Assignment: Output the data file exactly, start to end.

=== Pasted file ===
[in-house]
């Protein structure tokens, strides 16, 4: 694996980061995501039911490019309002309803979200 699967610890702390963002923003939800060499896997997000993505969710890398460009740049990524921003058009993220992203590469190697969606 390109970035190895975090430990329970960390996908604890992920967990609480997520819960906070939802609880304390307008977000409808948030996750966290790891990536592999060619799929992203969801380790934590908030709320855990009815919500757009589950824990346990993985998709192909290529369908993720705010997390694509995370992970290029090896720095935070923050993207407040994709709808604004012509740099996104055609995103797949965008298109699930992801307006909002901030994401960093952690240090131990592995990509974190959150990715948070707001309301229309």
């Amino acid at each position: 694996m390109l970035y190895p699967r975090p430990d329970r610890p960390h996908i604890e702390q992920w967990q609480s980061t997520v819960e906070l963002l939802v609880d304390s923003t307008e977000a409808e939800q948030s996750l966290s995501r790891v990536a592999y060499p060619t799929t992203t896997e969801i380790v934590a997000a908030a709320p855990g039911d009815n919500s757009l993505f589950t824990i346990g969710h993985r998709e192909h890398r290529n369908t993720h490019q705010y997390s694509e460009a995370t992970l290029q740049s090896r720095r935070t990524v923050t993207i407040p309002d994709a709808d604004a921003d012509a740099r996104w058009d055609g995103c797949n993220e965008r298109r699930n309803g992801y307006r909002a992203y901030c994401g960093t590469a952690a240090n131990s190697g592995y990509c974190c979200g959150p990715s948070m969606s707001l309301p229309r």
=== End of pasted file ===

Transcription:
[in-house]
């Protein structure tokens, strides 16, 4: 694996980061995501039911490019309002309803979200 699967610890702390963002923003939800060499896997997000993505969710890398460009740049990524921003058009993220992203590469190697969606 390109970035190895975090430990329970960390996908604890992920967990609480997520819960906070939802609880304390307008977000409808948030996750966290790891990536592999060619799929992203969801380790934590908030709320855990009815919500757009589950824990346990993985998709192909290529369908993720705010997390694509995370992970290029090896720095935070923050993207407040994709709808604004012509740099996104055609995103797949965008298109699930992801307006909002901030994401960093952690240090131990592995990509974190959150990715948070707001309301229309």
């Amino acid at each position: 694996m390109l970035y190895p699967r975090p430990d329970r610890p960390h996908i604890e702390q992920w967990q609480s980061t997520v819960e906070l963002l939802v609880d304390s923003t307008e977000a409808e939800q948030s996750l966290s995501r790891v990536a592999y060499p060619t799929t992203t896997e969801i380790v934590a997000a908030a709320p855990g039911d009815n919500s757009l993505f589950t824990i346990g969710h993985r998709e192909h890398r290529n369908t993720h490019q705010y997390s694509e460009a995370t992970l290029q740049s090896r720095r935070t990524v923050t993207i407040p309002d994709a709808d604004a921003d012509a740099r996104w058009d055609g995103c797949n993220e965008r298109r699930n309803g992801y307006r909002a992203y901030c994401g960093t590469a952690a240090n131990s190697g592995y990509c974190c979200g959150p990715s948070m969606s707001l309301p229309r």